Development And Characterization Of Biodiesel From Non-Edible Vegetable Oils Of Indian Origin 2004-28-0079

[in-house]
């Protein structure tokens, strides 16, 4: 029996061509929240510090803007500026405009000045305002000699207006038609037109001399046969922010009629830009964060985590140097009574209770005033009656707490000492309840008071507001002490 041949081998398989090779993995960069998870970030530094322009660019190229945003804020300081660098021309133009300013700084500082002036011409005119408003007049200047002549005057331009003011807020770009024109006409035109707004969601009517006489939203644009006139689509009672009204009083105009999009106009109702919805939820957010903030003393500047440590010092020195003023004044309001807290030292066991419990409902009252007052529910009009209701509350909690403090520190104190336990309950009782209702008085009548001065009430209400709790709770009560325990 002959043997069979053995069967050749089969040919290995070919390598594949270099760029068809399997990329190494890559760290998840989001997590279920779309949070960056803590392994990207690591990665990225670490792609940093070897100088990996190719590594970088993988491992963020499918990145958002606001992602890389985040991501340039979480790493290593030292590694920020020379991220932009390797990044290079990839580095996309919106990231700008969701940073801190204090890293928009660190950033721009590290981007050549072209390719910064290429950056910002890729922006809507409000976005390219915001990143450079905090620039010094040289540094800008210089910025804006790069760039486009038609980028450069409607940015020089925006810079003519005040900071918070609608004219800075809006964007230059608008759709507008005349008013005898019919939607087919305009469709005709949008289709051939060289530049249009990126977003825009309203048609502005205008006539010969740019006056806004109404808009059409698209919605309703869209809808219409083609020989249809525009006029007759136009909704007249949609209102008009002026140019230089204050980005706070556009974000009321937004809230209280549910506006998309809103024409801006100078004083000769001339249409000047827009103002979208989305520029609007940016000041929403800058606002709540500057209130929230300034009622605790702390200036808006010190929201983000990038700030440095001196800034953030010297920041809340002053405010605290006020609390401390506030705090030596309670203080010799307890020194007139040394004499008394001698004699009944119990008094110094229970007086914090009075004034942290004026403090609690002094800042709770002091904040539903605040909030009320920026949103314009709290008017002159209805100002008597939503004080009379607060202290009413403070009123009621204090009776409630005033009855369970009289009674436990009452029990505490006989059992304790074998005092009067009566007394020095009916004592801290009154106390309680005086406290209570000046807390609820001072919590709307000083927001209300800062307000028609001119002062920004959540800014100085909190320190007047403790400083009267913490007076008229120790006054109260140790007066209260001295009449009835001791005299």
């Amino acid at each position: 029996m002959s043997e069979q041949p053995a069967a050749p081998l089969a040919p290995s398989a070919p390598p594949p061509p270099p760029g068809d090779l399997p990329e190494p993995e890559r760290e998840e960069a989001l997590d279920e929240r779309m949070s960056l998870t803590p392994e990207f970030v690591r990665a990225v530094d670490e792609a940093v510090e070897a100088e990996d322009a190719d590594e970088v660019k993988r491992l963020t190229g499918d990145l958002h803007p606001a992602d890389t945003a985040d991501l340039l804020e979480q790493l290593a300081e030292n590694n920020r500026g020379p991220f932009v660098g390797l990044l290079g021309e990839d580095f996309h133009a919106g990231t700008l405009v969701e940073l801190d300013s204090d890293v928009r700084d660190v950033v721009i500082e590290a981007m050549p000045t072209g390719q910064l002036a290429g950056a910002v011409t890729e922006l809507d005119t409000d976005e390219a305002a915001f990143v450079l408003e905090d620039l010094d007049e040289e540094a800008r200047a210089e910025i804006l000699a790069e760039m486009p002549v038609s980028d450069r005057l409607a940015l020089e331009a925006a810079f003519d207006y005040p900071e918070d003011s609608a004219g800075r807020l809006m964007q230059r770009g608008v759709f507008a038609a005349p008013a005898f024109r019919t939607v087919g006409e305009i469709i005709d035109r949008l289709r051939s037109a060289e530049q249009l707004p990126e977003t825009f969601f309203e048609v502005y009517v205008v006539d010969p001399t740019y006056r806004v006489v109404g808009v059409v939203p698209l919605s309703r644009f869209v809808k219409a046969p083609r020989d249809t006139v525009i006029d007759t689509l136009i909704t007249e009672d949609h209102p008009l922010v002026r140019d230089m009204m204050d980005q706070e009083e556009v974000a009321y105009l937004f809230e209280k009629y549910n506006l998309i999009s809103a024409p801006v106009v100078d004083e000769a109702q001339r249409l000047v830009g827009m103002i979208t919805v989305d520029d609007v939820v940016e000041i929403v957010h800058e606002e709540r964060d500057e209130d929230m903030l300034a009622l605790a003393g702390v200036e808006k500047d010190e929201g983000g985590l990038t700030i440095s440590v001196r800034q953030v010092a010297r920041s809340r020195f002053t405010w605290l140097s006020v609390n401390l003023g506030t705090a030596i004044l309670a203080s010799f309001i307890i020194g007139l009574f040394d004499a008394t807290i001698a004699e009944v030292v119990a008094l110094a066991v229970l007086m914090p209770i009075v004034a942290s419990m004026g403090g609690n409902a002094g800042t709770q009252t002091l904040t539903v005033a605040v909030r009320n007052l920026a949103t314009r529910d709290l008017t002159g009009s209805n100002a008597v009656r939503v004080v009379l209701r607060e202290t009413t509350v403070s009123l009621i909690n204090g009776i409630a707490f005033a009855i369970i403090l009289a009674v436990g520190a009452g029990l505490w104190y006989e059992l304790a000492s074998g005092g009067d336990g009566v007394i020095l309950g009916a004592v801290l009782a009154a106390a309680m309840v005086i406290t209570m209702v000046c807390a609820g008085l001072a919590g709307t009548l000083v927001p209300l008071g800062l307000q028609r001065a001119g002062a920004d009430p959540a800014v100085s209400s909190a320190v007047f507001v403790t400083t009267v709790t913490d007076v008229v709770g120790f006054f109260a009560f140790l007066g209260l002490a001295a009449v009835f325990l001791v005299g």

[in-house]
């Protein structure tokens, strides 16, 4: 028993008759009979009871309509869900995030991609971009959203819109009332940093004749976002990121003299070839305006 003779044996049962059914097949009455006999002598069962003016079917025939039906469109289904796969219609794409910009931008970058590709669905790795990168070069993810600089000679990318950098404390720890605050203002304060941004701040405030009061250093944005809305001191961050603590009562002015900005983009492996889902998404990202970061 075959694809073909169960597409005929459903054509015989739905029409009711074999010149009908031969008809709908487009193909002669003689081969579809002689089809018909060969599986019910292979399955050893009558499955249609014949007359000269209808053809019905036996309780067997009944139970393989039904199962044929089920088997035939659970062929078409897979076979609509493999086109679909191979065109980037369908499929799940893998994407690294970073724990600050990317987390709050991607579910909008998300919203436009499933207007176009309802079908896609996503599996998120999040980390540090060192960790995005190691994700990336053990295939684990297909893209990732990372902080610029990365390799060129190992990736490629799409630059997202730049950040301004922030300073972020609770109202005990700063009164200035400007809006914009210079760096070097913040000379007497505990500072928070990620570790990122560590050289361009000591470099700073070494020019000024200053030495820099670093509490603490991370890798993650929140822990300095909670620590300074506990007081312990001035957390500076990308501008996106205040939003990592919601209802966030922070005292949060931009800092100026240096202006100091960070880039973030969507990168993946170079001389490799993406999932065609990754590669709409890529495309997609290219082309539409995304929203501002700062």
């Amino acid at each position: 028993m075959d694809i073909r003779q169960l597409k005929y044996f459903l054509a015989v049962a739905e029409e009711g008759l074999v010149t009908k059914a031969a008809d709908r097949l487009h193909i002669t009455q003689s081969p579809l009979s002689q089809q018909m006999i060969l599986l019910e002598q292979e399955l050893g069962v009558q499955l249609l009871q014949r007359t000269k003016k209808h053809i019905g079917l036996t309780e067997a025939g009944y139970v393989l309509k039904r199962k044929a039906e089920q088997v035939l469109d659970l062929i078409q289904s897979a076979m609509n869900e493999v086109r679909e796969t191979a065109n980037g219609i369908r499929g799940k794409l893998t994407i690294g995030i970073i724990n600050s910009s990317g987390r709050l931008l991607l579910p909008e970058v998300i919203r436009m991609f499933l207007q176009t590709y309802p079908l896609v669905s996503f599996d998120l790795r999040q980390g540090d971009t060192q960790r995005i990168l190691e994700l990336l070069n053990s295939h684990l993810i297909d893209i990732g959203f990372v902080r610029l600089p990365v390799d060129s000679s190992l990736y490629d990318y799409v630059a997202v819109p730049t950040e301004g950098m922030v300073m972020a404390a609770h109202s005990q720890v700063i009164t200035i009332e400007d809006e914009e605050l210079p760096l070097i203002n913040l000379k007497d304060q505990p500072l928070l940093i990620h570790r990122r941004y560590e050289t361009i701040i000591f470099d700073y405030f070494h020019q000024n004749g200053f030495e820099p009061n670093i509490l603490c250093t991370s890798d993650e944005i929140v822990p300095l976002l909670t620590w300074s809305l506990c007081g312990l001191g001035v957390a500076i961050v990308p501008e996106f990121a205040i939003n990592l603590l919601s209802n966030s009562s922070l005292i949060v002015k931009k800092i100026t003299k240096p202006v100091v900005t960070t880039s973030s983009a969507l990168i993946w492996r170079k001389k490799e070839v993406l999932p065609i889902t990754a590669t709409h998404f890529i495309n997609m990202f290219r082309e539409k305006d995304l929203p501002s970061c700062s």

Increased environmental awareness and depletion of fossil fuel resources are driving industry to develop alternative fuels that are environmentally more acceptable. Vegetable oils are potential alternative fuels. Vegetable oils in India are produced from numerous oil-seed crops. While all vegetable oils have high energy content, most require some processing to ensure safe usage in internal combustion engines. Most detrimental properties of oils are its high viscosity, low volatility and polyunsaturated character. The most widely used method is to convert vegetable oils into biodiesel. Biodiesel fuels are primary esters, which are produced by transesterifcation of vegetable oils. Several vegetable oil esters have been investigated so far in different parts of the world and found suitable to be used in diesel engines. In present investigation, methyl esters of some non-edible vegetable oils of Indian origin (castor, linseed and ricebran) are prepared and their properties have been evaluated. The effect of temperature on the viscosity of vegetable oils and their esters was studied. Viscosity of vegetable oils drastically decreases after transesterification. Flash point and specific gravity of neat ricebran and linseed oil and their esters were also evaluated in this investigation.